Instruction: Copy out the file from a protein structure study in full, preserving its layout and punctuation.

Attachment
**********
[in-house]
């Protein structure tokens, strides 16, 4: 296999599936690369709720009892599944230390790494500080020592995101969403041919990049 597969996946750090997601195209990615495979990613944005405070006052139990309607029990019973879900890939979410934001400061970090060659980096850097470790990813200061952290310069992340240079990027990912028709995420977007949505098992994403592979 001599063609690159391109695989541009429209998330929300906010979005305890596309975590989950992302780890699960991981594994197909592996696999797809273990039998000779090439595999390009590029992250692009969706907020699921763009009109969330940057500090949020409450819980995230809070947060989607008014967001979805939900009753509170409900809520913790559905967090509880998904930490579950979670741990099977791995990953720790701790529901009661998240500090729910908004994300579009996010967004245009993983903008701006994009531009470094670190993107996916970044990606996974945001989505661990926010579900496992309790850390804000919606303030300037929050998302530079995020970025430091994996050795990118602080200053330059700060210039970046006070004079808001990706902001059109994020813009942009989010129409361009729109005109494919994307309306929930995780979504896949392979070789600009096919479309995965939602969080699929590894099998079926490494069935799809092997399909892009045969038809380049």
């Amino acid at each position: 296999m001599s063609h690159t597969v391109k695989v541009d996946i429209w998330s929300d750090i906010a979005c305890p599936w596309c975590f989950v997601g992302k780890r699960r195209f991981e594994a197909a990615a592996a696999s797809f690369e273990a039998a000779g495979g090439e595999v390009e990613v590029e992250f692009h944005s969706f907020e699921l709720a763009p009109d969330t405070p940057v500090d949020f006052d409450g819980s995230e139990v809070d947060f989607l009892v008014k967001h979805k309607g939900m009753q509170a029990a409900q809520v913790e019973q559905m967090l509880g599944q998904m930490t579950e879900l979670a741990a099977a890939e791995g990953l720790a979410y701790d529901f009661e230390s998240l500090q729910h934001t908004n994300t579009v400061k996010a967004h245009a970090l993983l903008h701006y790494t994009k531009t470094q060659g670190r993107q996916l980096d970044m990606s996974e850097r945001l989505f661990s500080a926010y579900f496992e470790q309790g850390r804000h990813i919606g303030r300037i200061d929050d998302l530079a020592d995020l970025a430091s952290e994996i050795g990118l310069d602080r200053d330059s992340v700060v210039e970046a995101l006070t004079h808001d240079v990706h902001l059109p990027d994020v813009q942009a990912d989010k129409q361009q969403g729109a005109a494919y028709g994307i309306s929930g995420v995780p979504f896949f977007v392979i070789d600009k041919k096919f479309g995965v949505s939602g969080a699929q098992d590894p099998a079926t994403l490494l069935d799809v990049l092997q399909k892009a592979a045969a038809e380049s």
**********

[in-house]
């Protein structure tokens, strides 16, 4: 296999599936690369709720009892599944230390790494500080020592995101969403041919990049 597969996946750090997601195209990615495979990613944005405070006052139990309607029990019973879900890939979410934001400061970090060659980096850097470790990813200061952290310069992340240079990027990912028709995420977007949505098992994403592979 001599063609690159391109695989541009429209998330929300906010979005305890596309975590989950992302780890699960991981594994197909592996696999797809273990039998000779090439595999390009590029992250692009969706907020699921763009009109969330940057500090949020409450819980995230809070947060989607008014967001979805939900009753509170409900809520913790559905967090509880998904930490579950979670741990099977791995990953720790701790529901009661998240500090729910908004994300579009996010967004245009993983903008701006994009531009470094670190993107996916970044990606996974945001989505661990926010579900496992309790850390804000919606303030300037929050998302530079995020970025430091994996050795990118602080200053330059700060210039970046006070004079808001990706902001059109994020813009942009989010129409361009729109005109494919994307309306929930995780979504896949392979070789600009096919479309995965939602969080699929590894099998079926490494069935799809092997399909892009045969038809380049």
């Amino acid at each position: 296999m001599s063609h690159t597969v391109k695989v541009d996946i429209w998330s929300d750090i906010a979005c305890p599936w596309c975590f989950v997601g992302k780890r699960r195209f991981e594994a197909a990615a592996a696999s797809f690369e273990a039998a000779g495979g090439e595999v390009e990613v590029e992250f692009h944005s969706f907020e699921l709720a763009p009109d969330t405070p940057v500090d949020f006052d409450g819980s995230e139990v809070d947060f989607l009892v008014k967001h979805k309607g939900m009753q509170a029990a409900q809520v913790e019973q559905m967090l509880g599944q998904m930490t579950e879900l979670a741990a099977a890939e791995g990953l720790a979410y701790d529901f009661e230390s998240l500090q729910h934001t908004n994300t579009v400061k996010a967004h245009a970090l993983l903008h701006y790494t994009k531009t470094q060659g670190r993107q996916l980096d970044m990606s996974e850097r945001l989505f661990s500080a926010y579900f496992e470790q309790g850390r804000h990813i919606g303030r300037i200061d929050d998302l530079a020592d995020l970025a430091s952290e994996i050795g990118l310069d602080r200053d330059s992340v700060v210039e970046a995101l006070t004079h808001d240079v990706h902001l059109p990027d994020v813009q942009a990912d989010k129409q361009q969403g729109a005109a494919y028709g994307i309306s929930g995420v995780p979504f896949f977007v392979i070789d600009k041919k096919f479309g995965v949505s939602g969080a699929q098992d590894p099998a079926t994403l490494l069935d799809v990049l092997q399909k892009a592979a045969a038809e380049s």